Charlotte Russe Declares Bankruptcy, Closing More Than 100 Stores

Screen Shot 2019-02-05 at 11.00.38 AM
Image via Cr.sf.olm [CC BY-SA 3.0 (https://creativecommons.org/licenses/by-sa/3.0)], from Wikimedia Commons

Nearly 100 Charlotte Russe stores are now slated to close

Remember the mall when you were a kid? It might have housed the Emporium, KB Toys or a Bon Marche. All those stores are now nearly forgotten relics of a time when the mall was the hub of a town’s economy. In 2019, with a changing economy that’s moving away from consumerism and more and more shoppers heading online whenever they have buying needs, malls are dying. Charlotte Russe, a mall staple for generations, just declared bankruptcy. It’s only the latest blow to malls nationwide.

Charlotte Russe filed for Chapter 11 bankruptcy protection this week, and will close 94 of its nearly 500 stores.

Image via Cr.sf.olm/Wkimedia Commons

It joins a number of other mall stalwarts that have struggled financially in recent years. Just a few weeks ago, Gymboree announced that it will close all of its 900 locations following bankruptcy filings. Last year, Toys ‘R’ Us shuttered all of its remaining stores amid years of financial trouble. Claire’s and David’s Bridal also declared bankruptcy in 2018.

View this post on Instagram

Toys R Us – 2018

A post shared by Andrew Vox (@andrewvoxphotography) on

Why are malls dying off? No one knows for sure, but there are plenty of theories.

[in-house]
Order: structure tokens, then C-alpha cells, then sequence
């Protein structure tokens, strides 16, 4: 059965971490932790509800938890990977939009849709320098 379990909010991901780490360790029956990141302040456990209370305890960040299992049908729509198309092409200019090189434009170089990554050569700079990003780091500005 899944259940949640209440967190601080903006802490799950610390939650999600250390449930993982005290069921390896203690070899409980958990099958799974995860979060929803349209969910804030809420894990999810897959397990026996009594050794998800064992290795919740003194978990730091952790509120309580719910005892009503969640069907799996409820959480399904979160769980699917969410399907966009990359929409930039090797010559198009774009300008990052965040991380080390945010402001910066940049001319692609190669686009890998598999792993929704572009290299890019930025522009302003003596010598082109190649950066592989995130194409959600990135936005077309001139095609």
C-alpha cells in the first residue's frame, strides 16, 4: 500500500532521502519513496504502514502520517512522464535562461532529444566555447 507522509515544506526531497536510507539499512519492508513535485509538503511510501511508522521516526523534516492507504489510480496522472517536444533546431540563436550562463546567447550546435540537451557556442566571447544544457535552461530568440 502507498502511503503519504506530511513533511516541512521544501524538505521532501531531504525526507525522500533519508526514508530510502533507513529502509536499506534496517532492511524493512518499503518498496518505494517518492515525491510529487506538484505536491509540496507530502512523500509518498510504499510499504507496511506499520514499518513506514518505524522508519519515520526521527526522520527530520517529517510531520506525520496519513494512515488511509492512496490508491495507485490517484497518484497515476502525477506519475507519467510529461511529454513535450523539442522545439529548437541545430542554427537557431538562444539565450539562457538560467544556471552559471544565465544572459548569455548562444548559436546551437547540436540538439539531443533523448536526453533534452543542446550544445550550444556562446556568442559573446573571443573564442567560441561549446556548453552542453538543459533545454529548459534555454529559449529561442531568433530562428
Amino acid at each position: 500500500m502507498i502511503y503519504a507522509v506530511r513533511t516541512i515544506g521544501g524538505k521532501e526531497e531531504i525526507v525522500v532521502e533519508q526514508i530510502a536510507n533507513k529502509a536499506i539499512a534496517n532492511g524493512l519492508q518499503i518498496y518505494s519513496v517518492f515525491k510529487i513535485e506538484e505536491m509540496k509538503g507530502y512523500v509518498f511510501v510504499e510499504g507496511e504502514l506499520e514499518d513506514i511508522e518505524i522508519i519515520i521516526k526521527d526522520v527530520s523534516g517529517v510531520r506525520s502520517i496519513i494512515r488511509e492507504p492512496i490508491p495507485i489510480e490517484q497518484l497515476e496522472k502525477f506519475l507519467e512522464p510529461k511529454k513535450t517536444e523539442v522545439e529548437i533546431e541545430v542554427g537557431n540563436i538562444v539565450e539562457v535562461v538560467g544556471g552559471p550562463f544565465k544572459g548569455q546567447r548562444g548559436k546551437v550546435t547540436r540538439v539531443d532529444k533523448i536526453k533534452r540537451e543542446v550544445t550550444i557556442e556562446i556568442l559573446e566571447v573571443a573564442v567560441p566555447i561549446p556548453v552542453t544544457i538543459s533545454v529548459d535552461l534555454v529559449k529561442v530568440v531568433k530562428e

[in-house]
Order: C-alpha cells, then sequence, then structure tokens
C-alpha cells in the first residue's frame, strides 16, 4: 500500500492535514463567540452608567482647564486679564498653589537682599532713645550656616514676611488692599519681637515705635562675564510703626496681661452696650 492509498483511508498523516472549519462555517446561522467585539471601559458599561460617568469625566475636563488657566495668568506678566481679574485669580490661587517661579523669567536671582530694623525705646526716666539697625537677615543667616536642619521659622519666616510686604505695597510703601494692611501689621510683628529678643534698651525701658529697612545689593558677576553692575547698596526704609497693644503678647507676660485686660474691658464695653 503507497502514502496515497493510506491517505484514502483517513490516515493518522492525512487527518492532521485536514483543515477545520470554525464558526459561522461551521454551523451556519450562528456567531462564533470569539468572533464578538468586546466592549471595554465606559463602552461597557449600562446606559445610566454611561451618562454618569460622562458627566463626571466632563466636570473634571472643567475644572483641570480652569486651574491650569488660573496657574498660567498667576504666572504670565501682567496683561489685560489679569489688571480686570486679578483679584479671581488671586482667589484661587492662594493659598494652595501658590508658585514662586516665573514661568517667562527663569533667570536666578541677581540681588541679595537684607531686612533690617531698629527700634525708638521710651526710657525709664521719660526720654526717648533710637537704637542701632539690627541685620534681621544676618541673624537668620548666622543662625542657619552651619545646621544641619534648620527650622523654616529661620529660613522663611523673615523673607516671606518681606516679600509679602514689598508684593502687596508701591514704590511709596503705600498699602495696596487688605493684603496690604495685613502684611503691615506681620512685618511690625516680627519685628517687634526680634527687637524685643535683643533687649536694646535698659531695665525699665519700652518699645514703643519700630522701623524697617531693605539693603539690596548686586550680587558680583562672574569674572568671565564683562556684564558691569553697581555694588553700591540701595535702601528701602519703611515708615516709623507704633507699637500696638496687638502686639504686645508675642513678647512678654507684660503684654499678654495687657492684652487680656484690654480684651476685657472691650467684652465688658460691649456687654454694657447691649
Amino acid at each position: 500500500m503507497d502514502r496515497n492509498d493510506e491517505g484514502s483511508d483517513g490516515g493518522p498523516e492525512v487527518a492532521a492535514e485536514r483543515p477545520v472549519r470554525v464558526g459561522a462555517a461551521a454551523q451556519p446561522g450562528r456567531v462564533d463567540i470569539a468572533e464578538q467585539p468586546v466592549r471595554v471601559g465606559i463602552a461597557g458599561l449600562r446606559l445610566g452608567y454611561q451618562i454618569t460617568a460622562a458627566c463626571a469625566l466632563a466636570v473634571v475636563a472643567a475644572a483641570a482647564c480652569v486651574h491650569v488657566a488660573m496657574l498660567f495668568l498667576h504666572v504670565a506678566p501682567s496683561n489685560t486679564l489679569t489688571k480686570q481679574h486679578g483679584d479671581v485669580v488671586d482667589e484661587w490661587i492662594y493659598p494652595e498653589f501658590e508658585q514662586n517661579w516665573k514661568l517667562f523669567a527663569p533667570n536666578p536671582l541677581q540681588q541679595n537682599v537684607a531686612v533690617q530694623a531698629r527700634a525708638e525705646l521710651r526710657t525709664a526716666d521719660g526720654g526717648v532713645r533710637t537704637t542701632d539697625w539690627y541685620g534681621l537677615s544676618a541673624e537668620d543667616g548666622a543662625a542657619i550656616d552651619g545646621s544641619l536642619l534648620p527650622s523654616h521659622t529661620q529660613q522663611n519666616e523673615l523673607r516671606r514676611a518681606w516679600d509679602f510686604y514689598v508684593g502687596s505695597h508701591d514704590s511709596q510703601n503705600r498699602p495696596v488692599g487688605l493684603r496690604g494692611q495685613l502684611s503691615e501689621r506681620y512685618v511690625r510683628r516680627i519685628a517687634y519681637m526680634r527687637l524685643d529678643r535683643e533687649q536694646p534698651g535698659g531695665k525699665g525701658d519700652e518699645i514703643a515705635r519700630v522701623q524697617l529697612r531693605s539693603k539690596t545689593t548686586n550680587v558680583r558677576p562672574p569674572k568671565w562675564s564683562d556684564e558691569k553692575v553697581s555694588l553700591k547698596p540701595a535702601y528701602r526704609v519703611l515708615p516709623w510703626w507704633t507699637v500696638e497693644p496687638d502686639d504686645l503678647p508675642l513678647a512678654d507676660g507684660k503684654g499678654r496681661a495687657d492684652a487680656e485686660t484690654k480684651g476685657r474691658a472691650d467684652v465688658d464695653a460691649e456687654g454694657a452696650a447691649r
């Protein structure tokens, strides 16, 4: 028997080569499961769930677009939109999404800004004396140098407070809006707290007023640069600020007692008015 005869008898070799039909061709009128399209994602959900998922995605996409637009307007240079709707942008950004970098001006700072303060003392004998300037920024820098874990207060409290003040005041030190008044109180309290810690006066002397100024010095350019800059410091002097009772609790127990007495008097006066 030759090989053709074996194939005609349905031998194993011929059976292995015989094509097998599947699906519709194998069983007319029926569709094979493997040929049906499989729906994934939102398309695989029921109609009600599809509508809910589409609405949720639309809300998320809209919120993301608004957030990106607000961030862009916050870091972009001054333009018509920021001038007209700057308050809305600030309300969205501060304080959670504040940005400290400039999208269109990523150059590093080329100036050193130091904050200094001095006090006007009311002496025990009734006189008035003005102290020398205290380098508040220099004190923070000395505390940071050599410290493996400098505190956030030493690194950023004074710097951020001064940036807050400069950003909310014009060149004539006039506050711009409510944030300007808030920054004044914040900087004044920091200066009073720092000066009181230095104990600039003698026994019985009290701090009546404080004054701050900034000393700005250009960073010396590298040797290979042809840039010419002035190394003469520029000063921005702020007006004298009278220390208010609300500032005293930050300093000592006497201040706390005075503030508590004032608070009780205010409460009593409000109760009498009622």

The prevalence of online shopping has to be a factor. More and more, shoppers are turning to Amazon and store websites, opting to have items delivered to their doors rather than spend a full day at the mall. It’s definitely a convenient way to shop, and free delivery and easy returns have made online shopping easier and easier in recent years. It’s getting harder and harder to find a reason to leave your couch let alone your house knowing that basically anything is available at the click of a button. You don’t even need to wear real pants.

There’s also the millennial trend of valuing experiences over things. While Gen X flaunted its wealth by collecting name brand clothes and the newest gadgets, millennials are far more likely to spend their money on travel and other experiences, from themed runs to music festivals. Wandering the mall simply doesn’t hold the same appeal to this crowd as the generation before it.

And more and more, people, especially young ones, are seeking out lifestyles in dense, walkable places. Malls are practically a mascot for urban sprawl, typically located outside city centers and surrounded by seas of parking lots.

All these shifts in consumer behavior spell a landscape where malls are no longer hubs, but dying shells of their former selves. Credit Suisse estimates one in four of America’s remaining 1,100 malls will close in the next five years. Dead malls are already standing abandoned or being demolished in countless towns across the country.

Who knows if a new kind of gathering place will replace what malls used to be, or if that just happens online now. In this age, where everything from clothes to groceries to a date is just a few phone taps away, the era of malls is both nostalgic and clearly outdated. Charlotte Russe’s bankruptcy is the latest blow to malls, but it won’t be the last.